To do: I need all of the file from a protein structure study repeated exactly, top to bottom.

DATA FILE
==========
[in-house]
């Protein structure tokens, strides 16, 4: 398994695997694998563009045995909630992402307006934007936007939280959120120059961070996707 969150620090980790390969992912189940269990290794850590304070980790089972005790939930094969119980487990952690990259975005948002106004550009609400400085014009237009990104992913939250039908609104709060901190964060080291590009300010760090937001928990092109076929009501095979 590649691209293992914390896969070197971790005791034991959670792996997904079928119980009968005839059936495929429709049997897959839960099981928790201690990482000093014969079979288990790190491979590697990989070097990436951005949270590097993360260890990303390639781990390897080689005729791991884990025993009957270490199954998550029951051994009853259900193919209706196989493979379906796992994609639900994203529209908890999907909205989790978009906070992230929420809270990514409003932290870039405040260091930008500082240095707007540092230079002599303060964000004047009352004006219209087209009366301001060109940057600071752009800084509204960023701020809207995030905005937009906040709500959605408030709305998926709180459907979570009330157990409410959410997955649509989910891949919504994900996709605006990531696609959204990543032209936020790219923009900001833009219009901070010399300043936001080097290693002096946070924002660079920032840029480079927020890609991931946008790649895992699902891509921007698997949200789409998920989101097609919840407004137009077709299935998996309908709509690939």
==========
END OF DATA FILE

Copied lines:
[in-house]
């Protein structure tokens, strides 16, 4: 398994695997694998563009045995909630992402307006934007936007939280959120120059961070996707 969150620090980790390969992912189940269990290794850590304070980790089972005790939930094969119980487990952690990259975005948002106004550009609400400085014009237009990104992913939250039908609104709060901190964060080291590009300010760090937001928990092109076929009501095979 590649691209293992914390896969070197971790005791034991959670792996997904079928119980009968005839059936495929429709049997897959839960099981928790201690990482000093014969079979288990790190491979590697990989070097990436951005949270590097993360260890990303390639781990390897080689005729791991884990025993009957270490199954998550029951051994009853259900193919209706196989493979379906796992994609639900994203529209908890999907909205989790978009906070992230929420809270990514409003932290870039405040260091930008500082240095707007540092230079002599303060964000004047009352004006219209087209009366301001060109940057600071752009800084509204960023701020809207995030905005937009906040709500959605408030709305998926709180459907979570009330157990409410959410997955649509989910891949919504994900996709605006990531696609959204990543032209936020790219923009900001833009219009901070010399300043936001080097290693002096946070924002660079920032840029480079927020890609991931946008790649895992699902891509921007698997949200789409998920989101097609919840407004137009077709299935998996309908709509690939």